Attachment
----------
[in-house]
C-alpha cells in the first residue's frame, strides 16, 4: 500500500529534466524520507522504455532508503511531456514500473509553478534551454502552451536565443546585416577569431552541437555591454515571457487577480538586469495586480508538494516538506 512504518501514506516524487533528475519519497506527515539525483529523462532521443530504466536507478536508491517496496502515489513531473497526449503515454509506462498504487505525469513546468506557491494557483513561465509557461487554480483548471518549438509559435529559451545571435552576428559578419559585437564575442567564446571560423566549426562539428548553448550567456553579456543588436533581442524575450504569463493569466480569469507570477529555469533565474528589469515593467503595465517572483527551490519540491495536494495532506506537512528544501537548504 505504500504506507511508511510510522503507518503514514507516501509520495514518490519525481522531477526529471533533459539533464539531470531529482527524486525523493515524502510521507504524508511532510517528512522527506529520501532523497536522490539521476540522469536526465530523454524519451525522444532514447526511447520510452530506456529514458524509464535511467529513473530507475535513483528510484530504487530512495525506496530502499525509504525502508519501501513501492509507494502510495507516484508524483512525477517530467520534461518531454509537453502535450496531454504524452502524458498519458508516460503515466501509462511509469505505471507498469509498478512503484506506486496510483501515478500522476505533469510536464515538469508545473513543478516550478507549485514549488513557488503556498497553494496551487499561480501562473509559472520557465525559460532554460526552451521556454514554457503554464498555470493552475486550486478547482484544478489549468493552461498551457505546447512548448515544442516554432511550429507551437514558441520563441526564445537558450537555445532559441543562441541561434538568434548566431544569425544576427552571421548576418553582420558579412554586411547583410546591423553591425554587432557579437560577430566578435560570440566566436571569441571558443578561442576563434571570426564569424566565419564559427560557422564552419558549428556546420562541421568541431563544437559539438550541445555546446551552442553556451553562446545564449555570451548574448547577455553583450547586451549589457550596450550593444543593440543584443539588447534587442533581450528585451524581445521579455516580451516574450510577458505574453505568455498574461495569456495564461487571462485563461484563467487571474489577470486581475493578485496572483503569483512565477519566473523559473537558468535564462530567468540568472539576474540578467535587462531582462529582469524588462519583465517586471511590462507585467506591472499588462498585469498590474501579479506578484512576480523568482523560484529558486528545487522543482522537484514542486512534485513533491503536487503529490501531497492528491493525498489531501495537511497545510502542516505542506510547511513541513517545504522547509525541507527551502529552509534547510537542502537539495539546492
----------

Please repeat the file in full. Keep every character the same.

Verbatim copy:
[in-house]
C-alpha cells in the first residue's frame, strides 16, 4: 500500500529534466524520507522504455532508503511531456514500473509553478534551454502552451536565443546585416577569431552541437555591454515571457487577480538586469495586480508538494516538506 512504518501514506516524487533528475519519497506527515539525483529523462532521443530504466536507478536508491517496496502515489513531473497526449503515454509506462498504487505525469513546468506557491494557483513561465509557461487554480483548471518549438509559435529559451545571435552576428559578419559585437564575442567564446571560423566549426562539428548553448550567456553579456543588436533581442524575450504569463493569466480569469507570477529555469533565474528589469515593467503595465517572483527551490519540491495536494495532506506537512528544501537548504 505504500504506507511508511510510522503507518503514514507516501509520495514518490519525481522531477526529471533533459539533464539531470531529482527524486525523493515524502510521507504524508511532510517528512522527506529520501532523497536522490539521476540522469536526465530523454524519451525522444532514447526511447520510452530506456529514458524509464535511467529513473530507475535513483528510484530504487530512495525506496530502499525509504525502508519501501513501492509507494502510495507516484508524483512525477517530467520534461518531454509537453502535450496531454504524452502524458498519458508516460503515466501509462511509469505505471507498469509498478512503484506506486496510483501515478500522476505533469510536464515538469508545473513543478516550478507549485514549488513557488503556498497553494496551487499561480501562473509559472520557465525559460532554460526552451521556454514554457503554464498555470493552475486550486478547482484544478489549468493552461498551457505546447512548448515544442516554432511550429507551437514558441520563441526564445537558450537555445532559441543562441541561434538568434548566431544569425544576427552571421548576418553582420558579412554586411547583410546591423553591425554587432557579437560577430566578435560570440566566436571569441571558443578561442576563434571570426564569424566565419564559427560557422564552419558549428556546420562541421568541431563544437559539438550541445555546446551552442553556451553562446545564449555570451548574448547577455553583450547586451549589457550596450550593444543593440543584443539588447534587442533581450528585451524581445521579455516580451516574450510577458505574453505568455498574461495569456495564461487571462485563461484563467487571474489577470486581475493578485496572483503569483512565477519566473523559473537558468535564462530567468540568472539576474540578467535587462531582462529582469524588462519583465517586471511590462507585467506591472499588462498585469498590474501579479506578484512576480523568482523560484529558486528545487522543482522537484514542486512534485513533491503536487503529490501531497492528491493525498489531501495537511497545510502542516505542506510547511513541513517545504522547509525541507527551502529552509534547510537542502537539495539546492